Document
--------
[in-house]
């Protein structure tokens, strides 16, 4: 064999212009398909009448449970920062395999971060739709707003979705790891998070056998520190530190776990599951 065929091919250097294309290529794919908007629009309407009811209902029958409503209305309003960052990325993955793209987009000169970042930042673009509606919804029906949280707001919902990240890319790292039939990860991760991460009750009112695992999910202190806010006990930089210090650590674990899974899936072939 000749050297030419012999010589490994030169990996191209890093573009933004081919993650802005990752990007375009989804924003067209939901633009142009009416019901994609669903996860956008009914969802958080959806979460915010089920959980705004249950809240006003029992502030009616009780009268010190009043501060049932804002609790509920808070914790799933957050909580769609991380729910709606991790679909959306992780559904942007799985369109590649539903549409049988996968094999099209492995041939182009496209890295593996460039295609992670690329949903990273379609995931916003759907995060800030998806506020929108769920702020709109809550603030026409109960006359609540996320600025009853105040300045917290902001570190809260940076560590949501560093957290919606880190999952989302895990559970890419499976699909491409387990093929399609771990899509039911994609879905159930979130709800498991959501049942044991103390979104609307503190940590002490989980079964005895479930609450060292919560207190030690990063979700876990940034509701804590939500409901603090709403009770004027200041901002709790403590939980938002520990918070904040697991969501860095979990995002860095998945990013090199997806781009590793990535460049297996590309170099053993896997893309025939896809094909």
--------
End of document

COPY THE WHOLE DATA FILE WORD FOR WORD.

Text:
[in-house]
């Protein structure tokens, strides 16, 4: 064999212009398909009448449970920062395999971060739709707003979705790891998070056998520190530190776990599951 065929091919250097294309290529794919908007629009309407009811209902029958409503209305309003960052990325993955793209987009000169970042930042673009509606919804029906949280707001919902990240890319790292039939990860991760991460009750009112695992999910202190806010006990930089210090650590674990899974899936072939 000749050297030419012999010589490994030169990996191209890093573009933004081919993650802005990752990007375009989804924003067209939901633009142009009416019901994609669903996860956008009914969802958080959806979460915010089920959980705004249950809240006003029992502030009616009780009268010190009043501060049932804002609790509920808070914790799933957050909580769609991380729910709606991790679909959306992780559904942007799985369109590649539903549409049988996968094999099209492995041939182009496209890295593996460039295609992670690329949903990273379609995931916003759907995060800030998806506020929108769920702020709109809550603030026409109960006359609540996320600025009853105040300045917290902001570190809260940076560590949501560093957290919606880190999952989302895990559970890419499976699909491409387990093929399609771990899509039911994609879905159930979130709800498991959501049942044991103390979104609307503190940590002490989980079964005895479930609450060292919560207190030690990063979700876990940034509701804590939500409901603090709403009770004027200041901002709790403590939980938002520990918070904040697991969501860095979990995002860095998945990013090199997806781009590793990535460049297996590309170099053993896997893309025939896809094909």